PANNA: Court orders EPA to investigate pesticide harm, Pesticides lead in suicides, US obstructs treaties on toxics, and more



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Court orders EPA to investigate pesticide harm, Pesticides lead in suicides, US obstructs treaties on toxics, and more

September 14, 2006

EPA must study pesticides’ impact on California red-legged frog. The Center for Biological Diversity has won a settlement in a lawsuit it filed against the US Environmental Protection Agency (EPA) to require the agency to involve the US Fish and Wildlife Service in a more thorough evaluation of the potential of certain pesticides to harm the California red-legged frog through drift or runoff into habitats. The settlement requires EPA to temporarily restrict the use of 66 pesticides that EPA’s own assessments indicate have potential to adversely affect the frogs. The suspected pesticides include atrazine, malathion, 2,4-D, chlorpyrifos, endosulfan, naled (used by FEMA to spray Katrina-affected areas), permethrin, and others. Brent Plater, an attorney with the center, told Associated Press, “The California Red-legged frog is an extraordinary sentinel of environmental health, so when frogs remain absent from an area despite the appearance of a functioning ecology, that may be a warning sign for our own health.” U.S. EPA has posted the settlement agreement and provided an opportunity for public comment, due before September 18th. PANNA’s Dr. Susan Kegley, an expert witness in the case, said, “This is a good first step toward solving the problem, but there is more to be done. EPA should also be monitoring air and water in endangered species habitats to better understand how pesticides might be transported there and in what quantities. Instead the agency relies on questionable models that do not incorporate all aspects of airborne pesticide drift to estimate likely exposures for the frog.
Unfortunately, they also use these same flawed assumptions in estimating human exposures, so we’re not treated so differently from the frogs.”

Pesticides a leading method for suicide. The World Health Organization (WHO) reports that pesticides are among the most commonly used method used to commit suicide globally, and the leading method in several regions. WHO’s statement says, “Worldwide, an estimated three million cases of pesticide poisoning occur every year, resulting in an excess of 250,000 deaths…. It is estimated that in the last decade between 60% and 90% of suicides in China, Malaysia, Sri Lanka, and Trinidad were due to pesticide ingestion.” Many other countries in Asia, and Central and South America have also reported growing numbers of suicides from pesticide ingestion. In partnership with WHO, Brian Mishara from the International Association for Suicide Prevention issued the Report on the International Workshop on Secure Access to Pesticides in Conjunction with the Annual Congress of the International Association for Suicide Prevention. Read the report.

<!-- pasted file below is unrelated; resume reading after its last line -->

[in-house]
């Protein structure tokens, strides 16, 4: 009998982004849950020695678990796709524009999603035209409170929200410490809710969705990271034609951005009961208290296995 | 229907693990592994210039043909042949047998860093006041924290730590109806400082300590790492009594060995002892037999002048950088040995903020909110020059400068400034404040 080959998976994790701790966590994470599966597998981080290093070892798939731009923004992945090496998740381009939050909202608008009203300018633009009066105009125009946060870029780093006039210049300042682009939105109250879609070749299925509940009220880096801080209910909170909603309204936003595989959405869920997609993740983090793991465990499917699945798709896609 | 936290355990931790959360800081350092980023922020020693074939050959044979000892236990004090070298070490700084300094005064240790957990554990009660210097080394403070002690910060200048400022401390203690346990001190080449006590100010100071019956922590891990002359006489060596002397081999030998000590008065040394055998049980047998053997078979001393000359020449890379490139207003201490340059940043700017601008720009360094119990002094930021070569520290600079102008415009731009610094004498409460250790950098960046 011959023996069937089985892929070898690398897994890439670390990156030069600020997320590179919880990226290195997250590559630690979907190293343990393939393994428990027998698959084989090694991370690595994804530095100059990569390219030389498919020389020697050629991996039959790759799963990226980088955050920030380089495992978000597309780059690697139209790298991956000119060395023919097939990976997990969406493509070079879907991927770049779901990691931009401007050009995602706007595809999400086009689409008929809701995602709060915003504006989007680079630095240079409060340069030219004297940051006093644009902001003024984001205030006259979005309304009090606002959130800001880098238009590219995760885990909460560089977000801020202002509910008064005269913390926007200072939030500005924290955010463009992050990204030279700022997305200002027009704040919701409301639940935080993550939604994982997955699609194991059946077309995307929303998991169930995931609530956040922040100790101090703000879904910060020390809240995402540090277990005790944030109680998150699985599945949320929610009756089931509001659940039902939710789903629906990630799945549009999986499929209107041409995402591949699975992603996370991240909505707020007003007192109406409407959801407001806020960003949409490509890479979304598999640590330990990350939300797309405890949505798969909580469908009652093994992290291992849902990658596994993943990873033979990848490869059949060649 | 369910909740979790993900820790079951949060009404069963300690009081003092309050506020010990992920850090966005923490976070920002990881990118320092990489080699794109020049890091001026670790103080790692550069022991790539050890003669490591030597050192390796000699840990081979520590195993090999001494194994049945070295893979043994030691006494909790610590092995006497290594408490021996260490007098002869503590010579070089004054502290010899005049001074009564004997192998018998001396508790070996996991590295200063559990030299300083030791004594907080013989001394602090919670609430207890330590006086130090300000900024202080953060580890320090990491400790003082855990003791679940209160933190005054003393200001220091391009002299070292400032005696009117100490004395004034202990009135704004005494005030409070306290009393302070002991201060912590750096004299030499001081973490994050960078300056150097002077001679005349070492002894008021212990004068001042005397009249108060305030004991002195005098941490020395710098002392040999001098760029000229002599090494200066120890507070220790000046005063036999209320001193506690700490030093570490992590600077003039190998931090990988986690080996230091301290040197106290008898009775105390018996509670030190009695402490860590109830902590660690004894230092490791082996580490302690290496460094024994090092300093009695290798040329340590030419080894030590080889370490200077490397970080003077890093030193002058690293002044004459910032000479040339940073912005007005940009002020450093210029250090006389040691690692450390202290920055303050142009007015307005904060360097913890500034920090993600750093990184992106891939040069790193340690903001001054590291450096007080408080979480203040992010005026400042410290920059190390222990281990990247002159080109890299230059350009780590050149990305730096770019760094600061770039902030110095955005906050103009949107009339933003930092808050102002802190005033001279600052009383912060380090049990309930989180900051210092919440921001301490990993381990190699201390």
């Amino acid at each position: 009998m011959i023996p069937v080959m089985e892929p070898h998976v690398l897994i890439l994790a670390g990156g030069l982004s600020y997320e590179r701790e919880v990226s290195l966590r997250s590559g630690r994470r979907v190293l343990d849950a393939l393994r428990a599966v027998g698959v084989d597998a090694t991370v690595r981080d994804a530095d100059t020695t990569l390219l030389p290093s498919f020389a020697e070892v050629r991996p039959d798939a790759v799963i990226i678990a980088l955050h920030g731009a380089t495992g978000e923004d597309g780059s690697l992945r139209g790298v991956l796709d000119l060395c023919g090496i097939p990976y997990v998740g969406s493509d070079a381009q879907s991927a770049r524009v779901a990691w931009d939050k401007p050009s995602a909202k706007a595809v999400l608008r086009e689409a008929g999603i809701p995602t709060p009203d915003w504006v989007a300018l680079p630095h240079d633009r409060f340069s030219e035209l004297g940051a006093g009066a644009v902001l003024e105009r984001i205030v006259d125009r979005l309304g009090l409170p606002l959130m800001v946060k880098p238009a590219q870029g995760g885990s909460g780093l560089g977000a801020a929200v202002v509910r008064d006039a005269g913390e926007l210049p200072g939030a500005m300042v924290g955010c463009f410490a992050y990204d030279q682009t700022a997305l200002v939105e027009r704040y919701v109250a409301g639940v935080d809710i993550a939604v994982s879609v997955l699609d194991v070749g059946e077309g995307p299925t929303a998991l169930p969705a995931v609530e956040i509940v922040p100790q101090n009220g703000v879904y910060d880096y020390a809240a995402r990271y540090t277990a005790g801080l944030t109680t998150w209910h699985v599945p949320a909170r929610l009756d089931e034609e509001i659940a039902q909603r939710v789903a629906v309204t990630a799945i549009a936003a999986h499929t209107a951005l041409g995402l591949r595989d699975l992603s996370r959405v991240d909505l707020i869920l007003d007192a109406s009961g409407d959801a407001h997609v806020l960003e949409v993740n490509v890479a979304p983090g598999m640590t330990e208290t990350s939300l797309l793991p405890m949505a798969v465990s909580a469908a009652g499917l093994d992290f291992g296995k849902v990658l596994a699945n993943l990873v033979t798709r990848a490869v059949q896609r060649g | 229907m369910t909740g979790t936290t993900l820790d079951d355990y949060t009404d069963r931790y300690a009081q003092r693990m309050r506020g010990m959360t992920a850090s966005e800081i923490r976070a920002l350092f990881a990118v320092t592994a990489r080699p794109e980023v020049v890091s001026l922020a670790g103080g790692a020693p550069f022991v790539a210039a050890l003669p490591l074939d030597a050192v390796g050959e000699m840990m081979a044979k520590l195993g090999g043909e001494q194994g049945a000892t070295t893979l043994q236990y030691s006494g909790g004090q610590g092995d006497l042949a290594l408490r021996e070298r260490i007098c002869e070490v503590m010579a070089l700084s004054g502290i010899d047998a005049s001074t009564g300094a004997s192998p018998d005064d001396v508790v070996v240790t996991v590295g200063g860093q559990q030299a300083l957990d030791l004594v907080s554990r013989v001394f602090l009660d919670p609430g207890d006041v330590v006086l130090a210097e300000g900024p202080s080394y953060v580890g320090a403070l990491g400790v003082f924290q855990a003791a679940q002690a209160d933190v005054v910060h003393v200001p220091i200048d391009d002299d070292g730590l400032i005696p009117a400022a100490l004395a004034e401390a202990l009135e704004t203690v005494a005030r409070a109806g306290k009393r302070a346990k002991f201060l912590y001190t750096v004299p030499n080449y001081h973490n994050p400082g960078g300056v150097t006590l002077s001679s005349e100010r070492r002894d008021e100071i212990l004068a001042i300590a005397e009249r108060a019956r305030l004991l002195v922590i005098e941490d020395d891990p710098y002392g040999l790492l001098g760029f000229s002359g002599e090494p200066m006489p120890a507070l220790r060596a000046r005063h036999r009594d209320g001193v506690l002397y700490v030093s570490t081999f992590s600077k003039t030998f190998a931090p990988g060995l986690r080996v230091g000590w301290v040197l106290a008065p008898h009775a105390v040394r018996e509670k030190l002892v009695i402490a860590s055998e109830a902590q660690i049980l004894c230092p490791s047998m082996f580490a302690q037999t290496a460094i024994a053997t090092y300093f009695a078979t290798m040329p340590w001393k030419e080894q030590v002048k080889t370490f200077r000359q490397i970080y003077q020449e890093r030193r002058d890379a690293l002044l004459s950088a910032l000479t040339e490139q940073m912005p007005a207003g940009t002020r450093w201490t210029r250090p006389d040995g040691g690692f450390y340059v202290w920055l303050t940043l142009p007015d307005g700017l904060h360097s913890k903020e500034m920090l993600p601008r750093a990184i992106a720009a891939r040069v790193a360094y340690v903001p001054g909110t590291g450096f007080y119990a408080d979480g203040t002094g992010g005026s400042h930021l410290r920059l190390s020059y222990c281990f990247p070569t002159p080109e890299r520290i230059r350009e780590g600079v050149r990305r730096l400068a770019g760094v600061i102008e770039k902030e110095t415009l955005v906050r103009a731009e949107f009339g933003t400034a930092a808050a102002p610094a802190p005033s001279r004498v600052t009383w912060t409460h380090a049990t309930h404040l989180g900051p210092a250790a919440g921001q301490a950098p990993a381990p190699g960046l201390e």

US obstructs treaties on toxic chemicals. Kristin Schafer, PANNA’s program coordinator for Persistent Organic Pollutants (POPs), writes about the current obstructionist U.S. foreign policies on toxics in the journal Foreign Policy in Focus. Schafer addresses two key international agreements – the Stockholm Convention and the Rotterdam Convention – international treaties that aim to phase out the manufacture, trade, and use of some of the most dangerous chemicals on earth, including PAN’s Dirty Dozen Pesticides. “Most European countries are well ahead of the United States in embracing the precautionary principle in both domestic and international policies,” reports Schafer, who has been working with international coalitions to reduce the toxic poisons in our environment for over a decade.

School fundraiser links children to local farms. An innovative fundraising and educational project is netting money for schools and local farms in Michigan. Instead of selling candy or magazines, fourth graders at Central Lake Elementary school in Kalkaska, Michigan are selling local farm products such as jam, maple syrup and fresh apples to raise money for their school. Their class curriculum includes field trips and projects that engage children in farming and the business of producing food. Read more about how parent Pepper Bromelmeier organized this project that brings local farms and schools together for mutual benefit.

PANUPS is a weekly email news service providing resource guides and reporting on pesticide issues that don’t always get coverage by the mainstream media. It’s produced by Pesticide Action Network North America, a non-profit and non-governmental organization working to advance sustainable alternatives to pesticides worldwide.

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